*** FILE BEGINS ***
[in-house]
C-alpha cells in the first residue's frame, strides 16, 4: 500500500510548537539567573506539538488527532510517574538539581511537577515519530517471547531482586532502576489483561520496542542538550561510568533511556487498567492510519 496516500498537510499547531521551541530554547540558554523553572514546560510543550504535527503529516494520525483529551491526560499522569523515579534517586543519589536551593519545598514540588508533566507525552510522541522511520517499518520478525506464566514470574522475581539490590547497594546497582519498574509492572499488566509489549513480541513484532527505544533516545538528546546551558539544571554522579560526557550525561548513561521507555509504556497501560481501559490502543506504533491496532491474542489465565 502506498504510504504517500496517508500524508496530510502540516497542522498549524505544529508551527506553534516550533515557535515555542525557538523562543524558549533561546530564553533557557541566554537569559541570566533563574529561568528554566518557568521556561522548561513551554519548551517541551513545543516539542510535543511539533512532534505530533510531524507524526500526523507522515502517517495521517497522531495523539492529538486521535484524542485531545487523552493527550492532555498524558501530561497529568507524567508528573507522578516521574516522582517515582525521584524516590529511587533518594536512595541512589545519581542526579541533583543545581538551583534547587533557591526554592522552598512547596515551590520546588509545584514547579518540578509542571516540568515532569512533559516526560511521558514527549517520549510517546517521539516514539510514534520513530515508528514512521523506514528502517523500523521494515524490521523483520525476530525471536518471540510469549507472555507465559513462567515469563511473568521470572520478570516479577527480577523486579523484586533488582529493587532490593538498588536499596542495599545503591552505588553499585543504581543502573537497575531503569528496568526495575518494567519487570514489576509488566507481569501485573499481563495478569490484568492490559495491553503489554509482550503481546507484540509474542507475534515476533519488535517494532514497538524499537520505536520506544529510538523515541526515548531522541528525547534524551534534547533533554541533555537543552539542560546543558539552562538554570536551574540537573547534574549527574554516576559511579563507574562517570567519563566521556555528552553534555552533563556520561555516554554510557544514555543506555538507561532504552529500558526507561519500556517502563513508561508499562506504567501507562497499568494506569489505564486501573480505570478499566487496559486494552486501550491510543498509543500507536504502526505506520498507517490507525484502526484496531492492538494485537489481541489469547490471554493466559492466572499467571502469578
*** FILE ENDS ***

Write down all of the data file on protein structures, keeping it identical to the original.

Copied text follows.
[in-house]
C-alpha cells in the first residue's frame, strides 16, 4: 500500500510548537539567573506539538488527532510517574538539581511537577515519530517471547531482586532502576489483561520496542542538550561510568533511556487498567492510519 496516500498537510499547531521551541530554547540558554523553572514546560510543550504535527503529516494520525483529551491526560499522569523515579534517586543519589536551593519545598514540588508533566507525552510522541522511520517499518520478525506464566514470574522475581539490590547497594546497582519498574509492572499488566509489549513480541513484532527505544533516545538528546546551558539544571554522579560526557550525561548513561521507555509504556497501560481501559490502543506504533491496532491474542489465565 502506498504510504504517500496517508500524508496530510502540516497542522498549524505544529508551527506553534516550533515557535515555542525557538523562543524558549533561546530564553533557557541566554537569559541570566533563574529561568528554566518557568521556561522548561513551554519548551517541551513545543516539542510535543511539533512532534505530533510531524507524526500526523507522515502517517495521517497522531495523539492529538486521535484524542485531545487523552493527550492532555498524558501530561497529568507524567508528573507522578516521574516522582517515582525521584524516590529511587533518594536512595541512589545519581542526579541533583543545581538551583534547587533557591526554592522552598512547596515551590520546588509545584514547579518540578509542571516540568515532569512533559516526560511521558514527549517520549510517546517521539516514539510514534520513530515508528514512521523506514528502517523500523521494515524490521523483520525476530525471536518471540510469549507472555507465559513462567515469563511473568521470572520478570516479577527480577523486579523484586533488582529493587532490593538498588536499596542495599545503591552505588553499585543504581543502573537497575531503569528496568526495575518494567519487570514489576509488566507481569501485573499481563495478569490484568492490559495491553503489554509482550503481546507484540509474542507475534515476533519488535517494532514497538524499537520505536520506544529510538523515541526515548531522541528525547534524551534534547533533554541533555537543552539542560546543558539552562538554570536551574540537573547534574549527574554516576559511579563507574562517570567519563566521556555528552553534555552533563556520561555516554554510557544514555543506555538507561532504552529500558526507561519500556517502563513508561508499562506504567501507562497499568494506569489505564486501573480505570478499566487496559486494552486501550491510543498509543500507536504502526505506520498507517490507525484502526484496531492492538494485537489481541489469547490471554493466559492466572499467571502469578